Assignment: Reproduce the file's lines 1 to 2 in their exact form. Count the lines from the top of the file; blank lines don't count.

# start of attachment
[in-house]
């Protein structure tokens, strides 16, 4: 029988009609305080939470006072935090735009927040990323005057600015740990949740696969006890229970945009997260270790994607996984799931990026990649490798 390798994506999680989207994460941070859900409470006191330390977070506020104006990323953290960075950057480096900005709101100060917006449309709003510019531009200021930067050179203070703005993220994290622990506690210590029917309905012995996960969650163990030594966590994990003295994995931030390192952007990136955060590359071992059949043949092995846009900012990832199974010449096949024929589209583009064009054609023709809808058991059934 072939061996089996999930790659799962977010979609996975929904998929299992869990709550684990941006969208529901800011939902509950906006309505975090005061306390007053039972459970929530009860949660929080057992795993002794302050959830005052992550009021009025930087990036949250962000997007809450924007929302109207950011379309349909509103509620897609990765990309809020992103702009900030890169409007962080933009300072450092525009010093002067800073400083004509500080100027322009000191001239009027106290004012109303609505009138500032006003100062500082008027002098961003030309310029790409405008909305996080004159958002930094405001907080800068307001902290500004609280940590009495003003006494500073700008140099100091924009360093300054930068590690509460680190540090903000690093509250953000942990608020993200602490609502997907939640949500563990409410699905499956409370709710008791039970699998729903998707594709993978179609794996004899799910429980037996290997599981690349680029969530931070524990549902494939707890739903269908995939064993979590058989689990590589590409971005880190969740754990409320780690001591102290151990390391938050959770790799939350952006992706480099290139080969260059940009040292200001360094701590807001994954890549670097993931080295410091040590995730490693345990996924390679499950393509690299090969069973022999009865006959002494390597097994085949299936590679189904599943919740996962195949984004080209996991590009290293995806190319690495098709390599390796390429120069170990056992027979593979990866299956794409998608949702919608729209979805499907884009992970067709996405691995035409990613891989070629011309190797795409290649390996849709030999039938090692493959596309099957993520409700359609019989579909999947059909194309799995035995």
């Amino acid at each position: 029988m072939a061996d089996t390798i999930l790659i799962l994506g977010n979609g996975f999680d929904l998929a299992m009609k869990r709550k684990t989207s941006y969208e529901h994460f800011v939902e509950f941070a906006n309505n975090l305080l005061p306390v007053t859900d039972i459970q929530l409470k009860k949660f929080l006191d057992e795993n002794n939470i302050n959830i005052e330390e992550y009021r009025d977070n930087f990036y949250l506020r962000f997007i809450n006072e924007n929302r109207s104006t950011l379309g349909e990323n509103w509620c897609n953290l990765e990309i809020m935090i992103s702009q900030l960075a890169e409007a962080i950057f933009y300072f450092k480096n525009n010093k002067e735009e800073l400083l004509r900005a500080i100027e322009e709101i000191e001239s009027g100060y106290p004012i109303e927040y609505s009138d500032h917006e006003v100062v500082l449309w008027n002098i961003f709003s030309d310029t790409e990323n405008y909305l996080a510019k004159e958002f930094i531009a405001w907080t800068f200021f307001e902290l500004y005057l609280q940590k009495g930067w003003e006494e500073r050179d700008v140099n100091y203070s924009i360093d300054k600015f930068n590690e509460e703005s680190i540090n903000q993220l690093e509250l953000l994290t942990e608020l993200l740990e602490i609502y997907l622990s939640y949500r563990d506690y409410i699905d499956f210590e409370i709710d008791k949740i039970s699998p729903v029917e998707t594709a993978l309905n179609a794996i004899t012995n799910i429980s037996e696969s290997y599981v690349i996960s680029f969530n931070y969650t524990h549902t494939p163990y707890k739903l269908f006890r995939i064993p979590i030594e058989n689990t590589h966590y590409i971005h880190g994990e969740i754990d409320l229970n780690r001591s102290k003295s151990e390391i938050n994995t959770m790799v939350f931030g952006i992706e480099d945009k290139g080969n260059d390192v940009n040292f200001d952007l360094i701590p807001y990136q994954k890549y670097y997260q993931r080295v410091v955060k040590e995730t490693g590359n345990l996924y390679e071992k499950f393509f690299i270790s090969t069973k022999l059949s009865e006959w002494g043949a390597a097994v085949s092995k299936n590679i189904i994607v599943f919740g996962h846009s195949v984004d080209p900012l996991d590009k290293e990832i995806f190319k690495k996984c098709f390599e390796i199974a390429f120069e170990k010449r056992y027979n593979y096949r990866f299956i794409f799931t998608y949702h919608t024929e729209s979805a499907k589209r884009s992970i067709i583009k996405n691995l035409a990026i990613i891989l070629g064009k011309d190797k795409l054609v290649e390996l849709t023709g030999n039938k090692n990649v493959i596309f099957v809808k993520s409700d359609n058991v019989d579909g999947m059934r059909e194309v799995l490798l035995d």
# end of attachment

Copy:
[in-house]
């Protein structure tokens, strides 16, 4: 029988009609305080939470006072935090735009927040990323005057600015740990949740696969006890229970945009997260270790994607996984799931990026990649490798 390798994506999680989207994460941070859900409470006191330390977070506020104006990323953290960075950057480096900005709101100060917006449309709003510019531009200021930067050179203070703005993220994290622990506690210590029917309905012995996960969650163990030594966590994990003295994995931030390192952007990136955060590359071992059949043949092995846009900012990832199974010449096949024929589209583009064009054609023709809808058991059934 072939061996089996999930790659799962977010979609996975929904998929299992869990709550684990941006969208529901800011939902509950906006309505975090005061306390007053039972459970929530009860949660929080057992795993002794302050959830005052992550009021009025930087990036949250962000997007809450924007929302109207950011379309349909509103509620897609990765990309809020992103702009900030890169409007962080933009300072450092525009010093002067800073400083004509500080100027322009000191001239009027106290004012109303609505009138500032006003100062500082008027002098961003030309310029790409405008909305996080004159958002930094405001907080800068307001902290500004609280940590009495003003006494500073700008140099100091924009360093300054930068590690509460680190540090903000690093509250953000942990608020993200602490609502997907939640949500563990409410699905499956409370709710008791039970699998729903998707594709993978179609794996004899799910429980037996290997599981690349680029969530931070524990549902494939707890739903269908995939064993979590058989689990590589590409971005880190969740754990409320780690001591102290151990390391938050959770790799939350952006992706480099290139080969260059940009040292200001360094701590807001994954890549670097993931080295410091040590995730490693345990996924390679499950393509690299090969069973022999009865006959002494390597097994085949299936590679189904599943919740996962195949984004080209996991590009290293995806190319690495098709390599390796390429120069170990056992027979593979990866299956794409998608949702919608729209979805499907884009992970067709996405691995035409990613891989070629011309190797795409290649390996849709030999039938090692493959596309099957993520409700359609019989579909999947059909194309799995035995």